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Paul Hayward: 'Masterclass in intensity ensures showtime finale to title race will be box-office'

 

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Fernandinho embodied the ability some players have to combine high concentration with physical commitment and accuracy. Photo: Getty

Fernandinho embodied the ability some players have to combine high concentration with physical commitment and accuracy. Photo: Getty

AFP/Getty Images

Fernandinho embodied the ability some players have to combine high concentration with physical commitment and accuracy. Photo: Getty

Jurgen Klopp said he would have "paid a lot of money" to be where Liverpool are now - four points clear with 17 games left. The big bucks fans will pay to watch the rest of this engrossing title race will be well spent.

Liverpool retain a healthy lead but are catchable. Manchester City dipped in December but came thundering back with a victory built on substance as much as style. The intensity of Thursday night's game left neutrals marvelling at the commitment of both teams, Spurs fans claiming their side were being snobbishly overlooked, and Manchester United realising how far they still have to go, even after four straight wins under Ole Gunnar Solskjaer.

A lot changed over Christmas, as Jose Mourinho was left chewing his fist over United's rejuvenation. Managerial talent, we see, is marooned unless players have faith in the leader and fight for him/her, inspired by a common urge. When it works - and it worked at the Etihad - a manager's personality is spread across a field by proxy.

Stowaways There were no stowaways on City's pitch and nobody held back. Even the most skilful foreign players (Bernardo Silva et al) relished being in a battle that was psychological as much as technical. In the eye of the gale, City's Fernandinho embodied the ability some players have to combine high concentration with physical commitment and accuracy. His long passes to Raheem Sterling on the right were a masterclass in penetrative redistribution.

Reductively, we talk of City and Liverpool as teams who move the ball beautifully and finish with aplomb. There is a lot more to it, as the last game of the Christmas schedule demonstrated. At stake was the Premier League power balance and the likely destination of the title in May. With their hundred-point campaign (2017-'18) and sumptuous start, City needed a challenge to stop this season becoming a lap of honour. Liverpool have supplied it, with a better back-line, more clean sheets, fewer defeats and miraculous recruitment: Alisson and Virgil van Dijk for the price of one Philippe Coutinho.

Aggrieved by Anthony Taylor's refusal to send off Vincent Kompany for a flying tackle on Mohamed Salah, Liverpool are in no mood to celebrate the entertainment value of the match. But three points and an unbeaten record aside, they lost nothing in defeat. That sounds crazy, admittedly, but could anyone seriously think less of Liverpool as a team because they were edged out away from home in a classic Premier League duel?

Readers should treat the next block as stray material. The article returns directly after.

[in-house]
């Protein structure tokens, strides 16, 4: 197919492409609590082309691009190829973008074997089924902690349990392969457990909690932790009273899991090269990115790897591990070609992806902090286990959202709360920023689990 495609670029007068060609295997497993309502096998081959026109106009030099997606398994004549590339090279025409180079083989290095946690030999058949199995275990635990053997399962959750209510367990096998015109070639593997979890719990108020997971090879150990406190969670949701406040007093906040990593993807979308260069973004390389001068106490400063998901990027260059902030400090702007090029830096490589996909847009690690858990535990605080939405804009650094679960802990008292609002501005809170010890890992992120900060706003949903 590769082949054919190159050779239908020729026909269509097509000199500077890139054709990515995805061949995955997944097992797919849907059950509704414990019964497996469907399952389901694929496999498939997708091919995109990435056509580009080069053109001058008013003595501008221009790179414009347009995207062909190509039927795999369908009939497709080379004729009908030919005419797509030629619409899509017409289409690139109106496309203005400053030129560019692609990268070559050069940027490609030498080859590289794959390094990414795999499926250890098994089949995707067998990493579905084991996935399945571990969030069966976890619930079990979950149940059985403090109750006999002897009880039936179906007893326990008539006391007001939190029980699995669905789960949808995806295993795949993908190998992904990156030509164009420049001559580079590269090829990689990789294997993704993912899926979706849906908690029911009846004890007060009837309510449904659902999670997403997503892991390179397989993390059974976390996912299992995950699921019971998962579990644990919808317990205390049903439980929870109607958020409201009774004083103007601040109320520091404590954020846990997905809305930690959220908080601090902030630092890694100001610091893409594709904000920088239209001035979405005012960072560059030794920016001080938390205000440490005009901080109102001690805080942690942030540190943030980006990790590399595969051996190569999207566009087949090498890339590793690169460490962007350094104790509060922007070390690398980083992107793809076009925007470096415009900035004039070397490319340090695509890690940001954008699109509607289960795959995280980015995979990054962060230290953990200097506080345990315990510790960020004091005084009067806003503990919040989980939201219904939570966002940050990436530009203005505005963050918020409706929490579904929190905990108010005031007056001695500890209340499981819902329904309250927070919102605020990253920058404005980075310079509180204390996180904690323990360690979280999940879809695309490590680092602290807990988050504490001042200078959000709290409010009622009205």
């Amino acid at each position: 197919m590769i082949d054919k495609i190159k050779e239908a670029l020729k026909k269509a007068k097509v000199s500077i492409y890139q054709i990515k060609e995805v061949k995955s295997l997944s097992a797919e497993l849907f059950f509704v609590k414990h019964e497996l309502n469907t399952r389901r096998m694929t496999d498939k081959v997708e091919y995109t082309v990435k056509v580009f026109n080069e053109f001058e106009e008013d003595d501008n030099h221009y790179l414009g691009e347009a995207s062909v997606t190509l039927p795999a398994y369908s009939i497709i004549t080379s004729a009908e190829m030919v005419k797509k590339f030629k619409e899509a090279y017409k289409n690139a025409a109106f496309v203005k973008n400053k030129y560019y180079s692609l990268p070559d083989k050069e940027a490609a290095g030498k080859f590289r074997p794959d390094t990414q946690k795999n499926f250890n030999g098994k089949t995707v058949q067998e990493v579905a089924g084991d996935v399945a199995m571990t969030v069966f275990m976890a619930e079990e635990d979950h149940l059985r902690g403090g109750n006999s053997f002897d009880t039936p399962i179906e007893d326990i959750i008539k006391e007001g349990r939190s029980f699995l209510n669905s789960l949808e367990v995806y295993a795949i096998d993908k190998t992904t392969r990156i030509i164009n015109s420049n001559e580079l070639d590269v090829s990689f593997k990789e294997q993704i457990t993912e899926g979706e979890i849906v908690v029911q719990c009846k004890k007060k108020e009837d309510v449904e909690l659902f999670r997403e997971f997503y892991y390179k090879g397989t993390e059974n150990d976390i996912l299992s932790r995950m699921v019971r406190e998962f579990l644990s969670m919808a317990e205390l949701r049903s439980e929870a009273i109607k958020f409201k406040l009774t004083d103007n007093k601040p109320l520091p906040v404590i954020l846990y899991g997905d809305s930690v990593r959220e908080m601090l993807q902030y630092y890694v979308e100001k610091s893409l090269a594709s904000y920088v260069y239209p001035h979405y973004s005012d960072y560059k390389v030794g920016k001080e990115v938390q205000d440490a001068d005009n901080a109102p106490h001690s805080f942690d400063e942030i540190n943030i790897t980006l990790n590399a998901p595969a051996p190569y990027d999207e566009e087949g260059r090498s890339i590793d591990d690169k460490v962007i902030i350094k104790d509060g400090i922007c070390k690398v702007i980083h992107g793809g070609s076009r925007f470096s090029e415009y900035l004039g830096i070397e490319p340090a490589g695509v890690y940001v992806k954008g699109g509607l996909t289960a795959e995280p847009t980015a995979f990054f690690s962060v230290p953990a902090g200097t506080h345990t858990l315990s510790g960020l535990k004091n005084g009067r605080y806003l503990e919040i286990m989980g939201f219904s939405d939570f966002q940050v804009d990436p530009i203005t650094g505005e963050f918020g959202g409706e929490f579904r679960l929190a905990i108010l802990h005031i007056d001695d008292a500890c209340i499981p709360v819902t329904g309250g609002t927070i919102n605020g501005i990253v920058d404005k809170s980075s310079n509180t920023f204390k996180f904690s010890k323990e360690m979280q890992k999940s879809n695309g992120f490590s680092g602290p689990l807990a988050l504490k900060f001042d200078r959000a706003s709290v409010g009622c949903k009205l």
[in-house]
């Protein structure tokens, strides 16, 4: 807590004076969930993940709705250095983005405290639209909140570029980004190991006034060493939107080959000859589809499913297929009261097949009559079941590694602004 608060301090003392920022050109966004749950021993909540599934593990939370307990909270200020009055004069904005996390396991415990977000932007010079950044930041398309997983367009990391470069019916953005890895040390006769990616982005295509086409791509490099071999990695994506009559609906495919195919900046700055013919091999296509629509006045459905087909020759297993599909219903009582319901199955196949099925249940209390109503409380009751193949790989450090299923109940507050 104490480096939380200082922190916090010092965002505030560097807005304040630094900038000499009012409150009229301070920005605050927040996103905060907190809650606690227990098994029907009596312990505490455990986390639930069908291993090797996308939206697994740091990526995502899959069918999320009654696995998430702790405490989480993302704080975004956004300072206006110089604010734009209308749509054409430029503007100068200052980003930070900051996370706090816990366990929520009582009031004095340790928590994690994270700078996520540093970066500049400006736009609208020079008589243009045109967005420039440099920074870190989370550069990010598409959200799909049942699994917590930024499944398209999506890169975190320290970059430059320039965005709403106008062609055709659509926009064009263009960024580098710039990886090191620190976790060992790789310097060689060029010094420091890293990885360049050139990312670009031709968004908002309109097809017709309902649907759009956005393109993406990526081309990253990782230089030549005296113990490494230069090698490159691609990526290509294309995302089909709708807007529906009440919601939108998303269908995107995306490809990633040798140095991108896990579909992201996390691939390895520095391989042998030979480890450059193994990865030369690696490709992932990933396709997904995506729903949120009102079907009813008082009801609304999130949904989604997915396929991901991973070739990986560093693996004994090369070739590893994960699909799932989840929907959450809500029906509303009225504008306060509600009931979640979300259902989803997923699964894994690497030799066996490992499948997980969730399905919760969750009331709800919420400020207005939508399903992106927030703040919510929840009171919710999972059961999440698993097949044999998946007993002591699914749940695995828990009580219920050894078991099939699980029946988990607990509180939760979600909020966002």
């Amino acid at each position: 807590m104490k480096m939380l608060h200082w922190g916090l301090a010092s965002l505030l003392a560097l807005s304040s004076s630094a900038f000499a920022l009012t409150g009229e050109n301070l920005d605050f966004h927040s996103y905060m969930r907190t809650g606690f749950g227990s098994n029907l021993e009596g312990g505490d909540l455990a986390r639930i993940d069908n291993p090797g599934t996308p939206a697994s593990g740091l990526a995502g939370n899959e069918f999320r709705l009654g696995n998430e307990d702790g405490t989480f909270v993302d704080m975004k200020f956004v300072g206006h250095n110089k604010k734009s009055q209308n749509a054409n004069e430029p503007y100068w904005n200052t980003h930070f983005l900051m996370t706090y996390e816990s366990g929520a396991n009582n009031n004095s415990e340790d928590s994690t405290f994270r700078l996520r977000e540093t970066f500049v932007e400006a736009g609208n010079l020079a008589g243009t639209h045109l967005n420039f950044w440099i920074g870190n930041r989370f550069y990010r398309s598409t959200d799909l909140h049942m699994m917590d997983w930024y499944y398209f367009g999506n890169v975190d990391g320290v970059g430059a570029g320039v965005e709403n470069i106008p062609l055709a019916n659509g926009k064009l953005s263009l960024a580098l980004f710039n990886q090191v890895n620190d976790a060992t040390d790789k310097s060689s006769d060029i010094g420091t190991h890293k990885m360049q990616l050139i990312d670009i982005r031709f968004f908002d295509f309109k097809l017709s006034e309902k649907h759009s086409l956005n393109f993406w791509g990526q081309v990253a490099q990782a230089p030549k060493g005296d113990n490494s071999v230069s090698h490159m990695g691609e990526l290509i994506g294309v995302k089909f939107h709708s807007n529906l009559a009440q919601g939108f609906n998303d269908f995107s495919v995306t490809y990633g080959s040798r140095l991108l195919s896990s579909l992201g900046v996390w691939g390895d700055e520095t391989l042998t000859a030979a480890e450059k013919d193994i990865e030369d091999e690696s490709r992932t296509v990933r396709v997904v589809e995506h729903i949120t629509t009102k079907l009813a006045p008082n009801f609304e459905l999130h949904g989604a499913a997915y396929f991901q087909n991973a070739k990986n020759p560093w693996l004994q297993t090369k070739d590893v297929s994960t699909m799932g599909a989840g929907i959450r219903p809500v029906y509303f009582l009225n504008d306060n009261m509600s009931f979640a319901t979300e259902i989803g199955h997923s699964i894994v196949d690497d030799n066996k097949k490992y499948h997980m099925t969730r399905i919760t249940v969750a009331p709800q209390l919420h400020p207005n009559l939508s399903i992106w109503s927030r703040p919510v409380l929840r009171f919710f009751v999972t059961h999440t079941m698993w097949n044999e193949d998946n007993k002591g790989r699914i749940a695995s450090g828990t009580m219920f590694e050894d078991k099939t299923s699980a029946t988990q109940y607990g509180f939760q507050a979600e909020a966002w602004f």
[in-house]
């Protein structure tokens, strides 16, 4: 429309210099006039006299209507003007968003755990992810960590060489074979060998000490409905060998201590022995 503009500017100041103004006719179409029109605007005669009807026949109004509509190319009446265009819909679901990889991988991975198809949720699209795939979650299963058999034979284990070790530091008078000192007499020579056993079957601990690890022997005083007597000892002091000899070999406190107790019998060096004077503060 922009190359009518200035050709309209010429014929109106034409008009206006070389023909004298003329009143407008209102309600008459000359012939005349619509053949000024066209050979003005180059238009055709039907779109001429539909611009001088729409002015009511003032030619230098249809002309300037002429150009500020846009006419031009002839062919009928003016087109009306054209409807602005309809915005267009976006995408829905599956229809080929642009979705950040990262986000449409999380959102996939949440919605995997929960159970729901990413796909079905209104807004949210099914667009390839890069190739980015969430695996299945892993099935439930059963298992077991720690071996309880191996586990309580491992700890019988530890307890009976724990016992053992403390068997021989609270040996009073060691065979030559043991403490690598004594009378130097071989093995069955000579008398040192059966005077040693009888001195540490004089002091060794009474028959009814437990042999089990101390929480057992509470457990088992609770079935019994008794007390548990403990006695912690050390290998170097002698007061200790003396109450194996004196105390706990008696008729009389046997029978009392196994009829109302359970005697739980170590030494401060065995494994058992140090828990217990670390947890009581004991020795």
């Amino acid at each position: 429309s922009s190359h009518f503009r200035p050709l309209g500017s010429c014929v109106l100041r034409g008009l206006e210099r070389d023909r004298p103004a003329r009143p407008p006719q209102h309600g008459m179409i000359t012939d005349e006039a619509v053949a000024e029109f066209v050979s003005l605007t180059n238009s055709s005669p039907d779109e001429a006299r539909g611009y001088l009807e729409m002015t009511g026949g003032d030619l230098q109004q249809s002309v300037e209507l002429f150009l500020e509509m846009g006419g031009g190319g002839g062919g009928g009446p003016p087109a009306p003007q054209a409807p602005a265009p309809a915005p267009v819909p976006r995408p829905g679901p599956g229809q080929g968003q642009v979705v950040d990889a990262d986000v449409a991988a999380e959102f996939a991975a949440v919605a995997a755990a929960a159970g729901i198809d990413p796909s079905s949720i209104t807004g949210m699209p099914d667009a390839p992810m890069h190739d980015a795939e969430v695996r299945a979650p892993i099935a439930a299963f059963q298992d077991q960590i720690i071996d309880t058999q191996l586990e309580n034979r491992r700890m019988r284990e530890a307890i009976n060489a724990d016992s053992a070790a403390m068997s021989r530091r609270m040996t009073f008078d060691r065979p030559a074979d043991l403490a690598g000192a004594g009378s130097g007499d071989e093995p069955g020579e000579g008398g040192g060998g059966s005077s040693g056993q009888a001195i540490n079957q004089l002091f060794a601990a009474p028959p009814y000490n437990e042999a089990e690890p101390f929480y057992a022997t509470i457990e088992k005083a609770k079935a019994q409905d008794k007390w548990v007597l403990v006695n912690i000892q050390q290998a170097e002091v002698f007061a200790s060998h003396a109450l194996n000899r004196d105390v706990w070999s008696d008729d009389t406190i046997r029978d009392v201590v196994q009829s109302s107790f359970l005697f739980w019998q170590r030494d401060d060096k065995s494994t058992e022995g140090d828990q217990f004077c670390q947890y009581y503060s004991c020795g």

Followers of the other 14 top-flight clubs will feel more deeply than ever that a mini-league is forming at the top. United's malaise has been halted by them returning to what they always were: an optimistic attacking force. The two top-six sides with the weakest defences are in fifth and sixth positions - Arsenal and Manchester United - and neither can expect to challenge at the top until they rectify those purchasing errors.

But each are sufficiently dangerous going forward to contribute to a final four months of the season packed with potential upsets and twists. Even Chelsea, in fourth, are only six points behind City, for whom Leroy Sane came of age against Liverpool. Sane's progression from decorative to domineering is a sight to treasure. Similarly apparent was Trent Alexander-Arnold's boldness once he escaped his own half after the interval. Here is a young English full-back who sees a test and heads straight for it, with innate confidence in his own ability.

With the Christmas endurance test over, the usual calculations apply: how players react and recover, how the managers treat FA Cup games, whether the Champions League distracts the mind. Klopp has the greater challenge here because Pep Guardiola has won a Premier League title and has more battle-hardened players. The weight of history is more intense for Liverpool, who fell off the summit 29 years ago and have not been back.

Diminished In the post-match press conference, Klopp was flooded with adrenalin as his words tumbled over each other, but he was perfectly "clear", as politicians insist on saying. Liverpool were neither diminished nor discouraged by their defeat, and picked up a useful grievance that can be used as fuel. Kompany's challenge on Salah lacked the legal element of "control" and, therefore, qualified as a red-card offence. Injustice has its uses, except where players go into a sulk.

Whatever prompted Susanna Dinnage to backtrack on the Premier League CEO job, it was not the quality of the entertainment she was being asked to sell. While 14 clubs consolidate, struggle, survive, six offer showtime from now until May. Man City 2 Liverpool 1 saved the box-office. (© Daily Telegraph, London)

Telegraph.co.uk